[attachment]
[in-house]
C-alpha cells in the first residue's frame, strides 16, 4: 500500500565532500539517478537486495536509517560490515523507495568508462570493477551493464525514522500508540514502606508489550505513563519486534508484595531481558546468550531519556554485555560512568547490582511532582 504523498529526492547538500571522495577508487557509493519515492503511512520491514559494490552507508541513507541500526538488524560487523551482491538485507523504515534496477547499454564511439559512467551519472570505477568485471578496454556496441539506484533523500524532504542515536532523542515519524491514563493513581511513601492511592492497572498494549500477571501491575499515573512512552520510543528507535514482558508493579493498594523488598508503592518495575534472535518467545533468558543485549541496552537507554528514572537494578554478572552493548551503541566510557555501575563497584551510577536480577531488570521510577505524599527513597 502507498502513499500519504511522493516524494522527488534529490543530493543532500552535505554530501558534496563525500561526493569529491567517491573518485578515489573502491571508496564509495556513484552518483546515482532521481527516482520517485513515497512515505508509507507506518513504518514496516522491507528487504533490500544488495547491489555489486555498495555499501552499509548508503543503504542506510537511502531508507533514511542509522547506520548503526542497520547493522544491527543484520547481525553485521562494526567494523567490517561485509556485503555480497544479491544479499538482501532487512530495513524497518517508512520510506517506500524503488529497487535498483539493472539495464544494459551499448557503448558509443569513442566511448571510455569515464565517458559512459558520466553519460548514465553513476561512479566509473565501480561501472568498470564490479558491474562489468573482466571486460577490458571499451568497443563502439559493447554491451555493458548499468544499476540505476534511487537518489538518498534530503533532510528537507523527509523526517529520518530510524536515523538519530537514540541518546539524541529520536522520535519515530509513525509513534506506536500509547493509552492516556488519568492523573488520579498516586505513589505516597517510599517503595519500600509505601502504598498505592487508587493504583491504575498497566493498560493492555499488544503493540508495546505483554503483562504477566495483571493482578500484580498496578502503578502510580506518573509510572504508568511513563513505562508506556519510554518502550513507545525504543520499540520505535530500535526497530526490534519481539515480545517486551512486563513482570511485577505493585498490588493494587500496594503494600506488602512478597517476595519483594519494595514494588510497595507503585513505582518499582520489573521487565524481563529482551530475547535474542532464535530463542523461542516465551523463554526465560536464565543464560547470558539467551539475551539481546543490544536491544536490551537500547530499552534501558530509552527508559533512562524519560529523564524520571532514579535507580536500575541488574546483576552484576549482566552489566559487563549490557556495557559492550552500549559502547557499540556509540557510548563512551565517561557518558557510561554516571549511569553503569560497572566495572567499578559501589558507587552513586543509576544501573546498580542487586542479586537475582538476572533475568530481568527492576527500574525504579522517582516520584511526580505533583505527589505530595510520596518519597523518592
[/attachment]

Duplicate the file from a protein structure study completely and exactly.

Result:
[in-house]
C-alpha cells in the first residue's frame, strides 16, 4: 500500500565532500539517478537486495536509517560490515523507495568508462570493477551493464525514522500508540514502606508489550505513563519486534508484595531481558546468550531519556554485555560512568547490582511532582 504523498529526492547538500571522495577508487557509493519515492503511512520491514559494490552507508541513507541500526538488524560487523551482491538485507523504515534496477547499454564511439559512467551519472570505477568485471578496454556496441539506484533523500524532504542515536532523542515519524491514563493513581511513601492511592492497572498494549500477571501491575499515573512512552520510543528507535514482558508493579493498594523488598508503592518495575534472535518467545533468558543485549541496552537507554528514572537494578554478572552493548551503541566510557555501575563497584551510577536480577531488570521510577505524599527513597 502507498502513499500519504511522493516524494522527488534529490543530493543532500552535505554530501558534496563525500561526493569529491567517491573518485578515489573502491571508496564509495556513484552518483546515482532521481527516482520517485513515497512515505508509507507506518513504518514496516522491507528487504533490500544488495547491489555489486555498495555499501552499509548508503543503504542506510537511502531508507533514511542509522547506520548503526542497520547493522544491527543484520547481525553485521562494526567494523567490517561485509556485503555480497544479491544479499538482501532487512530495513524497518517508512520510506517506500524503488529497487535498483539493472539495464544494459551499448557503448558509443569513442566511448571510455569515464565517458559512459558520466553519460548514465553513476561512479566509473565501480561501472568498470564490479558491474562489468573482466571486460577490458571499451568497443563502439559493447554491451555493458548499468544499476540505476534511487537518489538518498534530503533532510528537507523527509523526517529520518530510524536515523538519530537514540541518546539524541529520536522520535519515530509513525509513534506506536500509547493509552492516556488519568492523573488520579498516586505513589505516597517510599517503595519500600509505601502504598498505592487508587493504583491504575498497566493498560493492555499488544503493540508495546505483554503483562504477566495483571493482578500484580498496578502503578502510580506518573509510572504508568511513563513505562508506556519510554518502550513507545525504543520499540520505535530500535526497530526490534519481539515480545517486551512486563513482570511485577505493585498490588493494587500496594503494600506488602512478597517476595519483594519494595514494588510497595507503585513505582518499582520489573521487565524481563529482551530475547535474542532464535530463542523461542516465551523463554526465560536464565543464560547470558539467551539475551539481546543490544536491544536490551537500547530499552534501558530509552527508559533512562524519560529523564524520571532514579535507580536500575541488574546483576552484576549482566552489566559487563549490557556495557559492550552500549559502547557499540556509540557510548563512551565517561557518558557510561554516571549511569553503569560497572566495572567499578559501589558507587552513586543509576544501573546498580542487586542479586537475582538476572533475568530481568527492576527500574525504579522517582516520584511526580505533583505527589505530595510520596518519597523518592